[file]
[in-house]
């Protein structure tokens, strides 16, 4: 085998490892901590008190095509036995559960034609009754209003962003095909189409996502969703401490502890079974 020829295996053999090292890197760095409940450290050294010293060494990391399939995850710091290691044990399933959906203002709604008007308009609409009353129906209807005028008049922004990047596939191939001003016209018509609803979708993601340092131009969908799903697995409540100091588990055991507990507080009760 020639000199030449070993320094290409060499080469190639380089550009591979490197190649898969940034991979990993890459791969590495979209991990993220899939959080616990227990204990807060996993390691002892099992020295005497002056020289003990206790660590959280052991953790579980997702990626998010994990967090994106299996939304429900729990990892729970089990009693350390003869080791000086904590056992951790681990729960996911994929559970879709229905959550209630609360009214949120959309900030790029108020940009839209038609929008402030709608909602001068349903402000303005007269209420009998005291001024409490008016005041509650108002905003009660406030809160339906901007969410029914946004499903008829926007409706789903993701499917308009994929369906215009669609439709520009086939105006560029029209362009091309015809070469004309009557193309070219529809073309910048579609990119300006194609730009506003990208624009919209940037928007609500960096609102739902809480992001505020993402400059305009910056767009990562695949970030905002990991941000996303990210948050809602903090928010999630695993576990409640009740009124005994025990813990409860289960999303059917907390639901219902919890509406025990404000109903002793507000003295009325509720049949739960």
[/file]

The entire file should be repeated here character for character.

[in-house]
């Protein structure tokens, strides 16, 4: 085998490892901590008190095509036995559960034609009754209003962003095909189409996502969703401490502890079974 020829295996053999090292890197760095409940450290050294010293060494990391399939995850710091290691044990399933959906203002709604008007308009609409009353129906209807005028008049922004990047596939191939001003016209018509609803979708993601340092131009969908799903697995409540100091588990055991507990507080009760 020639000199030449070993320094290409060499080469190639380089550009591979490197190649898969940034991979990993890459791969590495979209991990993220899939959080616990227990204990807060996993390691002892099992020295005497002056020289003990206790660590959280052991953790579980997702990626998010994990967090994106299996939304429900729990990892729970089990009693350390003869080791000086904590056992951790681990729960996911994929559970879709229905959550209630609360009214949120959309900030790029108020940009839209038609929008402030709608909602001068349903402000303005007269209420009998005291001024409490008016005041509650108002905003009660406030809160339906901007969410029914946004499903008829926007409706789903993701499917308009994929369906215009669609439709520009086939105006560029029209362009091309015809070469004309009557193309070219529809073309910048579609990119300006194609730009506003990208624009919209940037928007609500960096609102739902809480992001505020993402400059305009910056767009990562695949970030905002990991941000996303990210948050809602903090928010999630695993576990409640009740009124005994025990813990409860289960999303059917907390639901219902919890509406025990404000109903002793507000003295009325509720049949739960």